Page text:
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Serving Justice By Not Publicly Serving Justices

There are no daily front-page stories. There are no slick public relations campaigns touting or trashing potential candidates. And there are no public hearings on nominees’ fitness to serve. In Israel, the selection process for new Supreme Court justices unfolds behind closed doors, and information made public — even about the identity of the candidates under consideration — is largely confined to leaks and rumors.

Though the Supreme Court of Israel has the power to shape Israeli society for generations to come, even we in the Diaspora pay little attention to how Israel appoints its justices and chief justices. For example, who knew that Israel’s next chief justice — who will take office in June 2006 — is a woman?

The chief justice of the high court, officially called the president, is customarily designated by seniority alone. And so when Chief Justice Aharon Barak retires next summer, the next most senior justice, Dorit Beinisch, is expected to succeed him. Because justices on this 14-member Court are required to retire at age 70, vacancies are comparatively frequent and usually predictable.

But the most conspicuous difference between Israel’s system of choosing justices and ours is who does the choosing. In Israel, the official body at the center of the process for filling vacancies is not the executive or the legislature, but a select committee on which the Supreme Court itself has the dominant role. In the United States, by contrast, the Supreme Court, and indeed the entire judiciary, has no official role at all in choosing federal court judges at any level.

Israel’s nine-person committee consists of the chief justice and two other sitting justices chosen by him or her; the justice minister and one other minister; two Knesset members, one from the governing coalition and one from the opposition, and two people chosen by the bar association.

While the justice minister has significant influence, there is no doubt that the chief justice — or at least this chief justice — is the big kahuna. His support for a candidate is usually decisive. The politicking and horsetrading among committee members in their deliberations is said to be fierce, but because it all happens behind closed doors, even expert court-watchers can only speculate about how and why a particular candidate was chosen. According to Rachel Benziman, executive director of the Association for Civil Rights in Israel, only baby steps have been taken recently toward greater transparency: In the last few years, the public at least knows who the candidates under consideration are.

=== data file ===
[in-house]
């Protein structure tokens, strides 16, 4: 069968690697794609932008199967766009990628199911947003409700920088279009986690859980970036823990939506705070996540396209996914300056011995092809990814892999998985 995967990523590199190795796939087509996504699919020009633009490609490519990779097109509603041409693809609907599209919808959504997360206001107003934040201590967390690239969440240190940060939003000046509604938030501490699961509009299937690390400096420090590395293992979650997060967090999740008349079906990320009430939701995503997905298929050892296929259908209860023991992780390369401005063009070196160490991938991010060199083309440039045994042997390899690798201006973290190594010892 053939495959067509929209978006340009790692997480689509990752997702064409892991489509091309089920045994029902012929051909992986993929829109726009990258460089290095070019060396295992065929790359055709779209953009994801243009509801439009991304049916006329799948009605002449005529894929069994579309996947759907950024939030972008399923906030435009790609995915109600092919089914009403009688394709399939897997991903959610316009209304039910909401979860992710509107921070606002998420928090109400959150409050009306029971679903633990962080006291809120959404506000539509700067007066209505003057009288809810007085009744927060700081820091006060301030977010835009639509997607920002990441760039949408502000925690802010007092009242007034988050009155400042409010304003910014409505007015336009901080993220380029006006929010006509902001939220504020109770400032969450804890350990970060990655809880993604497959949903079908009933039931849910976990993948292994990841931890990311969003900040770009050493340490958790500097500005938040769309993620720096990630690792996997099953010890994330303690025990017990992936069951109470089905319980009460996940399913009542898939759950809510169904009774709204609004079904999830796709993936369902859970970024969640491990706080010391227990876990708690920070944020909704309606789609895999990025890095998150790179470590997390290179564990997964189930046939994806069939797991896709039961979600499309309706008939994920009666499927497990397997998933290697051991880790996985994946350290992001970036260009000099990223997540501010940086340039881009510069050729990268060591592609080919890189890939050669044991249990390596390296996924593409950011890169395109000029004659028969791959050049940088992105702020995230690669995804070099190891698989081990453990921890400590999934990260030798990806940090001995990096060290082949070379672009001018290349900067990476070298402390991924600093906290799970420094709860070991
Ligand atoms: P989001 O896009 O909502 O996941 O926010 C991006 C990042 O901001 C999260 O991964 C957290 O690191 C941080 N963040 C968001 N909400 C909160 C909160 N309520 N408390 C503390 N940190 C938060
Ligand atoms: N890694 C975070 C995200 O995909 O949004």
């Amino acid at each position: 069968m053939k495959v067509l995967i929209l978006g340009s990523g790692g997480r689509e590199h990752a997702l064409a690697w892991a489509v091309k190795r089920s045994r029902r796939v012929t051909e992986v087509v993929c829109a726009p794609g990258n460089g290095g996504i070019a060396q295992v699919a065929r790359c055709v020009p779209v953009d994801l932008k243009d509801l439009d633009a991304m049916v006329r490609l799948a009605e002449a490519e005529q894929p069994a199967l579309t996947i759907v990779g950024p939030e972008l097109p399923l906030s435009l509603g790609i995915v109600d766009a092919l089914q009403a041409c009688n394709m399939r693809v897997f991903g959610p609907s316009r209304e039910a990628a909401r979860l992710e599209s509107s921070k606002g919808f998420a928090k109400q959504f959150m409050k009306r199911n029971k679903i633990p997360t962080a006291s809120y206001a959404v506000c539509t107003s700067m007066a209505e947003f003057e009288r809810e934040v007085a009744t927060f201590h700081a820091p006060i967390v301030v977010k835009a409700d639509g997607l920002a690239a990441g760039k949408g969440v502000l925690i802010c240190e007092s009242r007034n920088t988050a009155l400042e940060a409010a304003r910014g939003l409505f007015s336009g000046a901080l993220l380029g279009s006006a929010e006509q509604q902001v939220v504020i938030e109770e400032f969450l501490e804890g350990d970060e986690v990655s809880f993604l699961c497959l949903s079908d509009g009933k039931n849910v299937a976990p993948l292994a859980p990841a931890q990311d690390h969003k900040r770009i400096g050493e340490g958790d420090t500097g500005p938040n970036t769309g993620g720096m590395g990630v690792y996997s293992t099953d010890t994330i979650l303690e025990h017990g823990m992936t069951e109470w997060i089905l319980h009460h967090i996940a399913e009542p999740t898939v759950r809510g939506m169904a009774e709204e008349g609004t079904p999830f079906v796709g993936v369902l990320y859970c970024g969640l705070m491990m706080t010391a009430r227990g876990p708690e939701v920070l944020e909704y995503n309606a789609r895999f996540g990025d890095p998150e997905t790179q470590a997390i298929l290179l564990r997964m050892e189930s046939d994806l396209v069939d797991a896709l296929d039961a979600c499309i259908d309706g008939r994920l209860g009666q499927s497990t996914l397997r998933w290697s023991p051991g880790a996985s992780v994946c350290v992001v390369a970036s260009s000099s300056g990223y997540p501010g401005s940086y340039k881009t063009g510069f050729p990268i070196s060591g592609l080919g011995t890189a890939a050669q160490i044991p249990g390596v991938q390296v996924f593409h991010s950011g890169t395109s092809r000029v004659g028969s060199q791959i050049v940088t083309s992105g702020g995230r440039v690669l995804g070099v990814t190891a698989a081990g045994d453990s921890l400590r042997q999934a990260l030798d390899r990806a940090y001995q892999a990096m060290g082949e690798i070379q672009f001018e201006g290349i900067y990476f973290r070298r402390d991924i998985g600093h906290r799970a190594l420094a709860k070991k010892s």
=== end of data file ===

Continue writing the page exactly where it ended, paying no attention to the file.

The pool of candidates eligible for consideration — who, in contrast to Harriet Miers, must be superbly qualified — is also affected by the necessities of diversity. It is understood that there will be at all times at least one justice who is religiously observant and one who is of Middle Eastern origin. In addition, whether by conscious process or not, there are now four women on the high court, and there is one Arab, Salim Joubran, who was appointed last year.

Is this selection system, so different from ours, brilliant or dysfunctional?

The Israel Supreme Court pronounces itself satisfied. Soon-to-be chief justice Beinisch has said that the system ensures “professional criteria” will be applied. And she sees no advantage to a system in which “the points of view [of nominees] are well known” prior to their selection.

According to Israel’s great feminist icon Alice Shalvi, founder of Israel Women’s Network, the system produces a superb court: “The fact that the Supreme Court is so widely respected by almost all sectors of the public is an indication of its objectivity and integrity. There have been some truly great justices, including the current president, Aharon Barak, a real mensch.”

Others, however, say that the court is a “self-perpetuating oligarchy.” Constitutional law expert Ruth Gavison — who herself is mentioned as a candidate for the next open seat on the court — calls the Supreme Court a “sect which is too uniform and effectively perpetuates itself.” Jerusalem Post contributor Jonathan Rosenblum says the system’s efficiency is overrated. He calls it “the judicial equivalent of Mussolini’s getting the trains to run on time.”

While it is true that there is comparatively little dissent on the Israel Supreme Court — according to one study, there are dissents in only 3% of the cases, compared with more than half of United States Supreme Court cases — that may be a sign that the justices engage in respectful negotiation and compromise rather than an indication of lock-step conformity. It is also true that the status quo will change more slowly under the Israeli system than it will under ours, but it is not at all clear that this is a defect.

Much of the criticism of the process comes from those whose real objection is the court’s liberal bent. Critics of the process, such as Paul Eiderberg of Bar-Ilan University, attribute this to the Supreme Court’s “exalting of democratic rights over Jewish rights” and inbreeding. They cite as proof Barak court rulings expanding the concept of “Who is a Jew,” requiring Israeli military protection of Palestinian olive harvesters in the occupied territories and establishing the right of lesbian couples to adopt each other’s children.

The Israeli public generally supports the Supreme Court’s rulings, apparently seeing no inconsistency between Jewish values and democratic values. Not bad for a fledgling Middle Eastern democracy.

If I had been asked at its inception whether the judicial selection system would work, I would have been skeptical. In 2005, I would observe: Don’t fix it, cause it ain’t broke.

Kathleen Peratis, a partner in the New York law firm Outten & Golden, is a trustee of Human Rights Watch.




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